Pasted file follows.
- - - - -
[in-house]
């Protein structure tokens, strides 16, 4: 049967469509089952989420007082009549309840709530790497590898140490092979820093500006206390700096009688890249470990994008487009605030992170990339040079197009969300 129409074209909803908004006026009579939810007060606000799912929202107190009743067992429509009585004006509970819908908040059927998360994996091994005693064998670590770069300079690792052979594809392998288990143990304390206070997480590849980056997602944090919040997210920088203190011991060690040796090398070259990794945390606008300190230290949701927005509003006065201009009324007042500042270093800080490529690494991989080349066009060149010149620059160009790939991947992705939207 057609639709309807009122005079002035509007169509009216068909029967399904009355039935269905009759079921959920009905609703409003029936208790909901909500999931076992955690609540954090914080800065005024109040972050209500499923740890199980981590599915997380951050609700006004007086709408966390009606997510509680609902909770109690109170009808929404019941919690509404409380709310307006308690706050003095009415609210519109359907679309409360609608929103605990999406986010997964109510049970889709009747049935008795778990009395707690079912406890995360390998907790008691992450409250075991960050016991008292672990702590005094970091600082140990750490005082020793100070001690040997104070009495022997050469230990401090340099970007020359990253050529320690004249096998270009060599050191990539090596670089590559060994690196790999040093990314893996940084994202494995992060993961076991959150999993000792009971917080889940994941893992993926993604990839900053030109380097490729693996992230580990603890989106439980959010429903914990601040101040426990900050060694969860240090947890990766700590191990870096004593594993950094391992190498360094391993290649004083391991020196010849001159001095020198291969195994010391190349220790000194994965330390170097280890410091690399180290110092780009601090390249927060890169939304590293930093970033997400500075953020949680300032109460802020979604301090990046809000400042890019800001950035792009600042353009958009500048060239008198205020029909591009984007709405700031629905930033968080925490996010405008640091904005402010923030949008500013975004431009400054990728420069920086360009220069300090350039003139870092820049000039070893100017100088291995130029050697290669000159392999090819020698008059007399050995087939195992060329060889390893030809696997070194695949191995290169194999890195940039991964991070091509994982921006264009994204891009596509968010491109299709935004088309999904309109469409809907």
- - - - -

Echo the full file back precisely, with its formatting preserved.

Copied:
[in-house]
């Protein structure tokens, strides 16, 4: 049967469509089952989420007082009549309840709530790497590898140490092979820093500006206390700096009688890249470990994008487009605030992170990339040079197009969300 129409074209909803908004006026009579939810007060606000799912929202107190009743067992429509009585004006509970819908908040059927998360994996091994005693064998670590770069300079690792052979594809392998288990143990304390206070997480590849980056997602944090919040997210920088203190011991060690040796090398070259990794945390606008300190230290949701927005509003006065201009009324007042500042270093800080490529690494991989080349066009060149010149620059160009790939991947992705939207 057609639709309807009122005079002035509007169509009216068909029967399904009355039935269905009759079921959920009905609703409003029936208790909901909500999931076992955690609540954090914080800065005024109040972050209500499923740890199980981590599915997380951050609700006004007086709408966390009606997510509680609902909770109690109170009808929404019941919690509404409380709310307006308690706050003095009415609210519109359907679309409360609608929103605990999406986010997964109510049970889709009747049935008795778990009395707690079912406890995360390998907790008691992450409250075991960050016991008292672990702590005094970091600082140990750490005082020793100070001690040997104070009495022997050469230990401090340099970007020359990253050529320690004249096998270009060599050191990539090596670089590559060994690196790999040093990314893996940084994202494995992060993961076991959150999993000792009971917080889940994941893992993926993604990839900053030109380097490729693996992230580990603890989106439980959010429903914990601040101040426990900050060694969860240090947890990766700590191990870096004593594993950094391992190498360094391993290649004083391991020196010849001159001095020198291969195994010391190349220790000194994965330390170097280890410091690399180290110092780009601090390249927060890169939304590293930093970033997400500075953020949680300032109460802020979604301090990046809000400042890019800001950035792009600042353009958009500048060239008198205020029909591009984007709405700031629905930033968080925490996010405008640091904005402010923030949008500013975004431009400054990728420069920086360009220069300090350039003139870092820049000039070893100017100088291995130029050697290669000159392999090819020698008059007399050995087939195992060329060889390893030809696997070194695949191995290169194999890195940039991964991070091509994982921006264009994204891009596509968010491109299709935004088309999904309109469409809907």